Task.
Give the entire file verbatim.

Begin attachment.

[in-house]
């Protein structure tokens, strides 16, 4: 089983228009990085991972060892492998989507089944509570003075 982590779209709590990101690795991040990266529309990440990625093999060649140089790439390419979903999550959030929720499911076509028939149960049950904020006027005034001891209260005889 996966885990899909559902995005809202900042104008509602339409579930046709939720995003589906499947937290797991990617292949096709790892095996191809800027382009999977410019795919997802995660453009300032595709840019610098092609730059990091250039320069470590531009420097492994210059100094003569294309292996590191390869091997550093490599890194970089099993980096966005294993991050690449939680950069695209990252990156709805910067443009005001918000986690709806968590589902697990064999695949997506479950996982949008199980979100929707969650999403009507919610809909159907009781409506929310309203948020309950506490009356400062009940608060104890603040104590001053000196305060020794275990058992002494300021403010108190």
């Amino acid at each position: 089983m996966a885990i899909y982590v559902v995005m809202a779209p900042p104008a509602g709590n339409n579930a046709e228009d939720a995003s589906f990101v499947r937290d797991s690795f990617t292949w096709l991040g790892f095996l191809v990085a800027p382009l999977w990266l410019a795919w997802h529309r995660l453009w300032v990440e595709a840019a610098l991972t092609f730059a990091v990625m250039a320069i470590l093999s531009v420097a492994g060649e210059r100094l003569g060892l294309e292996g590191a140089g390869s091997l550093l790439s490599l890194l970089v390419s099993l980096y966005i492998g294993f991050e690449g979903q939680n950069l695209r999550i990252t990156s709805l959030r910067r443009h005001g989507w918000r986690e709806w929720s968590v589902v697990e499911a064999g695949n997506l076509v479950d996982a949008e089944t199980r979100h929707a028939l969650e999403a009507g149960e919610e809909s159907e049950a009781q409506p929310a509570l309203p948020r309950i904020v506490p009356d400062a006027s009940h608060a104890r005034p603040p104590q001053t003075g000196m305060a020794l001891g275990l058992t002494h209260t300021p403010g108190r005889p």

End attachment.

[in-house]
């Protein structure tokens, strides 16, 4: 089983228009990085991972060892492998989507089944509570003075 982590779209709590990101690795991040990266529309990440990625093999060649140089790439390419979903999550959030929720499911076509028939149960049950904020006027005034001891209260005889 996966885990899909559902995005809202900042104008509602339409579930046709939720995003589906499947937290797991990617292949096709790892095996191809800027382009999977410019795919997802995660453009300032595709840019610098092609730059990091250039320069470590531009420097492994210059100094003569294309292996590191390869091997550093490599890194970089099993980096966005294993991050690449939680950069695209990252990156709805910067443009005001918000986690709806968590589902697990064999695949997506479950996982949008199980979100929707969650999403009507919610809909159907009781409506929310309203948020309950506490009356400062009940608060104890603040104590001053000196305060020794275990058992002494300021403010108190």
């Amino acid at each position: 089983m996966a885990i899909y982590v559902v995005m809202a779209p900042p104008a509602g709590n339409n579930a046709e228009d939720a995003s589906f990101v499947r937290d797991s690795f990617t292949w096709l991040g790892f095996l191809v990085a800027p382009l999977w990266l410019a795919w997802h529309r995660l453009w300032v990440e595709a840019a610098l991972t092609f730059a990091v990625m250039a320069i470590l093999s531009v420097a492994g060649e210059r100094l003569g060892l294309e292996g590191a140089g390869s091997l550093l790439s490599l890194l970089v390419s099993l980096y966005i492998g294993f991050e690449g979903q939680n950069l695209r999550i990252t990156s709805l959030r910067r443009h005001g989507w918000r986690e709806w929720s968590v589902v697990e499911a064999g695949n997506l076509v479950d996982a949008e089944t199980r979100h929707a028939l969650e999403a009507g149960e919610e809909s159907e049950a009781q409506p929310a509570l309203p948020r309950i904020v506490p009356d400062a006027s009940h608060a104890r005034p603040p104590q001053t003075g000196m305060a020794l001891g275990l058992t002494h209260t300021p403010g108190r005889p």